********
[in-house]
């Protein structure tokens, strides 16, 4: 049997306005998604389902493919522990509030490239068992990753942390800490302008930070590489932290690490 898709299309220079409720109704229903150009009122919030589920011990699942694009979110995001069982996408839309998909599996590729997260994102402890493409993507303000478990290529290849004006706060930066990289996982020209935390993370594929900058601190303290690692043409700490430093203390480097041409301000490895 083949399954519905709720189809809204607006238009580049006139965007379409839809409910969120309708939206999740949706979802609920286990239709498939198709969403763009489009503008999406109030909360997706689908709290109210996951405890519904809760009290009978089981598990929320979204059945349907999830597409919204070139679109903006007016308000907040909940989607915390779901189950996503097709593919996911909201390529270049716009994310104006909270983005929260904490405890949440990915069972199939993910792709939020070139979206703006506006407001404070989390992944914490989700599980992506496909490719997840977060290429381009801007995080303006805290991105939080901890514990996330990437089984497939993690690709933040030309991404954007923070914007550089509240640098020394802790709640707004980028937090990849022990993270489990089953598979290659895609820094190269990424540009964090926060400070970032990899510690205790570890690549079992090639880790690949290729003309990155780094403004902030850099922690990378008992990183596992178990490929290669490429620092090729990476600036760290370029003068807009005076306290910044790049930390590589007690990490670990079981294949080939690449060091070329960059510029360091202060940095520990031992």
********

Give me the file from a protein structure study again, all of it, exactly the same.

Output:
[in-house]
């Protein structure tokens, strides 16, 4: 049997306005998604389902493919522990509030490239068992990753942390800490302008930070590489932290690490 898709299309220079409720109704229903150009009122919030589920011990699942694009979110995001069982996408839309998909599996590729997260994102402890493409993507303000478990290529290849004006706060930066990289996982020209935390993370594929900058601190303290690692043409700490430093203390480097041409301000490895 083949399954519905709720189809809204607006238009580049006139965007379409839809409910969120309708939206999740949706979802609920286990239709498939198709969403763009489009503008999406109030909360997706689908709290109210996951405890519904809760009290009978089981598990929320979204059945349907999830597409919204070139679109903006007016308000907040909940989607915390779901189950996503097709593919996911909201390529270049716009994310104006909270983005929260904490405890949440990915069972199939993910792709939020070139979206703006506006407001404070989390992944914490989700599980992506496909490719997840977060290429381009801007995080303006805290991105939080901890514990996330990437089984497939993690690709933040030309991404954007923070914007550089509240640098020394802790709640707004980028937090990849022990993270489990089953598979290659895609820094190269990424540009964090926060400070970032990899510690205790570890690549079992090639880790690949290729003309990155780094403004902030850099922690990378008992990183596992178990490929290669490429620092090729990476600036760290370029003068807009005076306290910044790049930390590589007690990490670990079981294949080939690449060091070329960059510029360091202060940095520990031992």